‘Limited progress’ for $500 million US reconstruction project in Afghanistan – watchdog
Flawed infrastructure, unprepared projects, and corruption were all inhibiting factors in the development of Afghan resources, the Special Inspector General for Afghanistan Reconstruction reported Thursday, reviewing some $488 million spent.
The SIGAR report found that the Department of Defense’s Task Force for Business Stability Operations (TFBSO) and the US Agency for International Development (USAID) are failing to accomplish their collective mission – funded by nearly half billion dollars since 2009 – to develop the “extractive” industry in Afghanistan. The inspector general found that the failures were the result of a combination of circumstances both within and outside the agencies’ control.
Afghanistan’s minerals, natural gas, and oil resources are estimated to be worth $1 trillion and extracting them could drive multi-billion dollar revenue streams for the Afghan government, SIGAR reported.
Though the SIGAR analysis pointed out corruption in the Afghan Ministry of Mines and Petroleum, it also noted both the TFBSO and USAID devised programs that overestimated the Afghans’ capacity to carry them out. SIGAR made the same observation in its 2015 report, according to Pro Publica.
Many times when a form of the word “success” appeared in the SIGAR report, it was preceded by other words such as “partially,” “mixed,” or “some,” unless it was followed by “however” or “but.”
While TFBSO spent $215 million on 11 extractive programs, it “left with nearly all of its extractive projects incomplete,” the SIGAR report said. One of the three efforts considered a technical success based on objectives was the construction of a natural gas station. However, SIGAR reported in October 2015 that the project, which cost US taxpayers $43 million, could have been built for approximately $300,000.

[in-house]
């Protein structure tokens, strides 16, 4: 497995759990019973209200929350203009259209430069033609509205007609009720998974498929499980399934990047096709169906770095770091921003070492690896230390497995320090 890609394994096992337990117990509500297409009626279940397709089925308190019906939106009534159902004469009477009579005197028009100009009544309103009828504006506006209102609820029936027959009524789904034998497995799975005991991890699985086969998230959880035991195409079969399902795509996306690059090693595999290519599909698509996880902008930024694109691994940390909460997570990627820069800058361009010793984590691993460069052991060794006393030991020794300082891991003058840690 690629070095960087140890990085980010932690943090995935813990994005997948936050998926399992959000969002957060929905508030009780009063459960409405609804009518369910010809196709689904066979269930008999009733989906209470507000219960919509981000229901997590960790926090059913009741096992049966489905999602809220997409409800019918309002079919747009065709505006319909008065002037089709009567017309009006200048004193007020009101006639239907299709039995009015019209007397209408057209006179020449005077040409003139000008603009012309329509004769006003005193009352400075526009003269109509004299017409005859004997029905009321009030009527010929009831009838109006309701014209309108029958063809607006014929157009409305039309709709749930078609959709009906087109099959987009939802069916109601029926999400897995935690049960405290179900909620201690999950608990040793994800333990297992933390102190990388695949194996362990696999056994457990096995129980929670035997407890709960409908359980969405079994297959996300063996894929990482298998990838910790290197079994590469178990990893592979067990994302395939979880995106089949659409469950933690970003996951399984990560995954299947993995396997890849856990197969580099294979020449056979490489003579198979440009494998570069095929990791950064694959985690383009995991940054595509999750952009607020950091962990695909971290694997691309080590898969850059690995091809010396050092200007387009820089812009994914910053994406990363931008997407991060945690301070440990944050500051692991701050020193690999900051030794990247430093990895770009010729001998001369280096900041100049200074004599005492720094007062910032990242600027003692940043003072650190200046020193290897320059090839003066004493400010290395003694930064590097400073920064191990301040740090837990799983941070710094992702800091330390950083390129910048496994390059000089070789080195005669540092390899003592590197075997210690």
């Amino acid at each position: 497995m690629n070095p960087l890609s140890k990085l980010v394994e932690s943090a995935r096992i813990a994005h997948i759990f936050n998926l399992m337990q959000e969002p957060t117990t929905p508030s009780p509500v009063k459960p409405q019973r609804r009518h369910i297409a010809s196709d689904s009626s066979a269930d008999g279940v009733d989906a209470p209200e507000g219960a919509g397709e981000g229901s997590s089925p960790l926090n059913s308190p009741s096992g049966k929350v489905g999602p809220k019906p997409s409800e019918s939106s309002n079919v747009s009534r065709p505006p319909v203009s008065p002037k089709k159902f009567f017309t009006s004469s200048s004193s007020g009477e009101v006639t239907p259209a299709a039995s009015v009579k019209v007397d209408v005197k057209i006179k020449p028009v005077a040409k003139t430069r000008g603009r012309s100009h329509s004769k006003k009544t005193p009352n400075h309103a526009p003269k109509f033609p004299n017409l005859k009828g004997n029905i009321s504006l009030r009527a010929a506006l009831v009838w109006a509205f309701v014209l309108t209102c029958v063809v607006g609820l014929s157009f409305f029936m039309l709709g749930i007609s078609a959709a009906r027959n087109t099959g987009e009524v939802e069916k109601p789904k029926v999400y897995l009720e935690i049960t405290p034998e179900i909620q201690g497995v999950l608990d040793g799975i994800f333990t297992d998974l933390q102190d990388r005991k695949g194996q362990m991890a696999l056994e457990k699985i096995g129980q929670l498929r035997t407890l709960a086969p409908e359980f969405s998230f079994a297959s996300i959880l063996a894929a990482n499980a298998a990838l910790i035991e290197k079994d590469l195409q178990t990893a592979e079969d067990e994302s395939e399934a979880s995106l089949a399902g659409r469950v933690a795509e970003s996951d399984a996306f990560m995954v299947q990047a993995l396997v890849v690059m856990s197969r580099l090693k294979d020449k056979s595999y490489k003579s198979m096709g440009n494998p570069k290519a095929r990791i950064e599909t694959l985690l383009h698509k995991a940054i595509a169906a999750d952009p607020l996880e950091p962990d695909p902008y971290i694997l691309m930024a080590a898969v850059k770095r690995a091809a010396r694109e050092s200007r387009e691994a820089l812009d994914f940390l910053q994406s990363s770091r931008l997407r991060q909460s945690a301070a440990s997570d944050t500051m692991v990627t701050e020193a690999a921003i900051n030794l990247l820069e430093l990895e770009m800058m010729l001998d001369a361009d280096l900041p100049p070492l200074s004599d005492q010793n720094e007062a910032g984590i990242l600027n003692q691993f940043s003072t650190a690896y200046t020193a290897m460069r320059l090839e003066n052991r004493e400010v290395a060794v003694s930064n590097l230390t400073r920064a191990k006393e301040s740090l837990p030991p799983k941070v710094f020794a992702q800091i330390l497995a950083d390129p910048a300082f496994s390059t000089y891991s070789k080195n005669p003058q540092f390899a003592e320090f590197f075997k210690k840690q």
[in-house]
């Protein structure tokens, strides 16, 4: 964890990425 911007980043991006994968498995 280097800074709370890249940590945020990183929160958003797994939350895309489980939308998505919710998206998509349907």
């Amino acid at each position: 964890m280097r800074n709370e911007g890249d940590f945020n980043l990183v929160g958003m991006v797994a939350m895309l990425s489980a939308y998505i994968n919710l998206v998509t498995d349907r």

A lack of suitable roads is one of the fundamental infrastructure problems preventing further mining development in Afghanistan. Of the mines in operation, many are illegal and benefiting the country’s insurgents and Taliban, the SIGAR report said.
In addition, the Pentagon task force spent $46.5 million lobbying companies to come and develop the “extractives,” but did not end up with a single signed contract to show for it. SIGAR estimated that the $122 million spent by the TFBSO had rendered “mixed results.”
The Senate Armed Services Subcommittee on Readiness and Management Support is scheduled to hold a hearing on the TFBSO on January 20. Composed mostly of civilian experts, the Pentagon task force is expected to face questions over its bizarre and extravagant demands, as well as its treatment of whistleblower Colonel John C. Hope, who claims he was punished for speaking out against wasteful spending in Afghanistan.
In response to the report, USAID said the criticisms of its efforts “need to be substantially tempered by the reality that mining is a long-term endeavor,” according to Pro Publica.
At the end of the SIGAR report, the inspector general wrote, “DOD did not comment on the findings or other contents of the draft report and instead directed us to a RAND Corporation lessons learned study of TFBSO that does not address the issues discussed by this audit. USAID concurred with both recommendations.”